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What is migraine?

Most people don’t know they have migraine until they start getting migraine attacks.

What is Migraine?

Migraine is a very common and complex inherited neurological disorder of sensory processing. This means the migraine brain processes things in a different way compared to those who don’t have migraine. 

Most people don’t know they have migraine until they start getting migraine attacks. Migraine attacks are flare-ups or episodes which involve a combination of neurological symptoms such as severe headache, sensitivity to light, noise, smells, nausea or vomiting, and in some cases, weakness, numbness, dizziness and problems with vision. 

Many people who live with migraine may be symptom-free for years and never know they have migraine. For others, migraine attacks are frequent and can be quite debilitating. Some people also have symptoms between attacks. 

It is important to understand that while the word migraine is misused to mean ‘bad headache’, migraine is not a headache. Headache is just one of the possible symptoms of a migraine attack. Headache without accompanying symptoms, such as nausea or light sensitivity, is rarely diagnosed as migraine.

What causes migraine? 

Migraine is a genetic condition. People with migraine have variations in their genetic code that make the networks in their brain hyperexcitable. These hyperexcitable brain networks can react abnormally to things such as light, noise, smells, diet or hormonal changes. Abnormal reactions in different areas of the brain contribute to different symptoms of the migraine attack, such as headache, nausea, sensitivity to light and neck stiffness.

You cannot cure migraine, but it can be managed once you find the right combination of medications and tools that work for you. 

How do I manage migraine? 

Managing migraine well requires three things: 

  1. Lifestyle changes. Consider getting enough sleep, eating well, avoiding alcohol and other changes to your diet or environment. 
  2. Acute treatment. There is a range of medications and other tools you can use, such as ice packs, hot showers, sleep, and rest in a dark, quiet space, to help relieve the symptoms of a migraine attack.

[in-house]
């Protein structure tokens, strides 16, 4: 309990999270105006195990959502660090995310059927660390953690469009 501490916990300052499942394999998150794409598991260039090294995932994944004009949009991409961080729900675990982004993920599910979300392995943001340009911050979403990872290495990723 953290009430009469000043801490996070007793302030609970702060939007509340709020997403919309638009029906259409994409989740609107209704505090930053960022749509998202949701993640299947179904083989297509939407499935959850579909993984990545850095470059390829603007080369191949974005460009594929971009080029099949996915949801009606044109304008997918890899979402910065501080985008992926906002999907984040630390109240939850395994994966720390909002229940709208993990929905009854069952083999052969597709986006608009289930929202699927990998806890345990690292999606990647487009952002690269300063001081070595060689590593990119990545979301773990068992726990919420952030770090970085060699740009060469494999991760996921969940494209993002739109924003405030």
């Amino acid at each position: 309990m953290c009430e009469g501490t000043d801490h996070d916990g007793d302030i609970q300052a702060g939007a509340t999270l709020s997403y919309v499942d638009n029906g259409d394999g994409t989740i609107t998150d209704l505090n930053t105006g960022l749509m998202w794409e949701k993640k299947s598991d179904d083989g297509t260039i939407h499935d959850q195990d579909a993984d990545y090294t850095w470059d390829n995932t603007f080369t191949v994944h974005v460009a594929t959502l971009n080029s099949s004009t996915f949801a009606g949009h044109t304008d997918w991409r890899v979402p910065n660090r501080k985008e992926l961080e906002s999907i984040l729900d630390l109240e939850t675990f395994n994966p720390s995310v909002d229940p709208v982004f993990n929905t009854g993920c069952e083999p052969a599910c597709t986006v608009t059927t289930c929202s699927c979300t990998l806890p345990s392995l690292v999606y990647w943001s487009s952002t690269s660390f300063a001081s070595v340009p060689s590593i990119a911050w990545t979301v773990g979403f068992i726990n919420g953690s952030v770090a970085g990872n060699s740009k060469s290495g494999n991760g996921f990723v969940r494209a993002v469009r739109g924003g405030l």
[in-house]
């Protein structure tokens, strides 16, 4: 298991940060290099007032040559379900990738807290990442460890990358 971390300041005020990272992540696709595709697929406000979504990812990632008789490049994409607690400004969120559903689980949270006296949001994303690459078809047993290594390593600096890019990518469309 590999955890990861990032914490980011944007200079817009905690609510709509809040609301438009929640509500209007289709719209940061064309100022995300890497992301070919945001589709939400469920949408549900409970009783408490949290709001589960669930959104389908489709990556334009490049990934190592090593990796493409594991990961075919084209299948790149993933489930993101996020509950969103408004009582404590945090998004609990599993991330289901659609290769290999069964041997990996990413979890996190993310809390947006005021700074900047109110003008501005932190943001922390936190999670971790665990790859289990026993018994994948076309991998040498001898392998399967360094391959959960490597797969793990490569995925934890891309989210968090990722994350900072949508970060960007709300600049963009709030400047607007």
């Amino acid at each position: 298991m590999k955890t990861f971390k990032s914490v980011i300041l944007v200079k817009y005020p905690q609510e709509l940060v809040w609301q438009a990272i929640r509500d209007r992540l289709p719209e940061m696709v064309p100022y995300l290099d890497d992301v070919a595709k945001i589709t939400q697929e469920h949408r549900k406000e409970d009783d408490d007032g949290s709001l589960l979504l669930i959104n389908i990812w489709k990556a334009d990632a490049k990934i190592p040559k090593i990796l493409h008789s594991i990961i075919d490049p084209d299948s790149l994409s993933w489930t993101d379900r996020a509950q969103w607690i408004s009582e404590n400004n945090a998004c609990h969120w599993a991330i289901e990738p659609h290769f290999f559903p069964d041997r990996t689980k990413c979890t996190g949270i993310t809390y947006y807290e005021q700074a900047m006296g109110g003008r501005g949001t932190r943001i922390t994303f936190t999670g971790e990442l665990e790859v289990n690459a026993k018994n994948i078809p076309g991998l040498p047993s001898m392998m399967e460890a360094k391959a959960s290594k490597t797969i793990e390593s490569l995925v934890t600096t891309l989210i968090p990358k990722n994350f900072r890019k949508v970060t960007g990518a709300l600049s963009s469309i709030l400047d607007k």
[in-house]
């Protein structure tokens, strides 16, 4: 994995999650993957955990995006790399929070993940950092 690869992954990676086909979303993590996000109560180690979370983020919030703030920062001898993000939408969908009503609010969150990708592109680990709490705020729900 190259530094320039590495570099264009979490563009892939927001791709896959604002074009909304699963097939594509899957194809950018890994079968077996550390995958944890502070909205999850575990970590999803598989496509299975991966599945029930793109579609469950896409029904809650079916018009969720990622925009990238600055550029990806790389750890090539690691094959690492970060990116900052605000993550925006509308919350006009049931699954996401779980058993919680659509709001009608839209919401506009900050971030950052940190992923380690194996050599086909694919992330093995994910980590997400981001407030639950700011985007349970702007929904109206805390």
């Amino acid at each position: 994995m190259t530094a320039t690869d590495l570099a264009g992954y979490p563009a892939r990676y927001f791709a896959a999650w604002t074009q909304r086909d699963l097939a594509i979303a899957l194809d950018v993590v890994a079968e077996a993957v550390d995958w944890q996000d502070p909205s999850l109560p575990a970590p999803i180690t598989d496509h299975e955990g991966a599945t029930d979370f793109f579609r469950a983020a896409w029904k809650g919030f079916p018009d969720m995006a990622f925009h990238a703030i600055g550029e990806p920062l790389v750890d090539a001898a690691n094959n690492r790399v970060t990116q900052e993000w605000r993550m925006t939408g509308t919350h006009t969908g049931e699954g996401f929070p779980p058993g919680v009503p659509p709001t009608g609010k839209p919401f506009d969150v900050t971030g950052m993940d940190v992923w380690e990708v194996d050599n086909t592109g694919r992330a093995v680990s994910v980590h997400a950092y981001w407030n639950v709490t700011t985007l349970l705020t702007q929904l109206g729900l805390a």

3. Preventive treatment. If you experience more than 3 migraine affected days per month, talk to your doctor about trying preventive medications

A third of migraine patients experience ‘aura’ which is a range of neurological symptoms such as seeing lines, zigzag patterns, or a colourless ‘hole’ in the vision, numbness and weakness, or dizziness, prior to the headache. Some people only have the aura symptoms and do not get headache.

Where can I get help?

For most people, migraine can be managed effectively by your GP without the need for specialists or tests. However, Migraine Australia recommends asking for a referral to a neurologist to confirm the diagnosis when you are first diagnosed, and getting an MRI is a good idea if you have complex symptoms. 

Physiotherapy or other physical therapy can be helpful. A dietician can assist you to figure out a diet that avoids any food triggers. As migraine is commonly linked with anxiety and depression, having a psychologist as part of your care team is strongly recommended.

For support from others who live with migraine, join Migraine Australia’s network of support groups. Find your local support group here Migraine Warrior Support Network


Have you seen our migraine factsheets?
You can find them here

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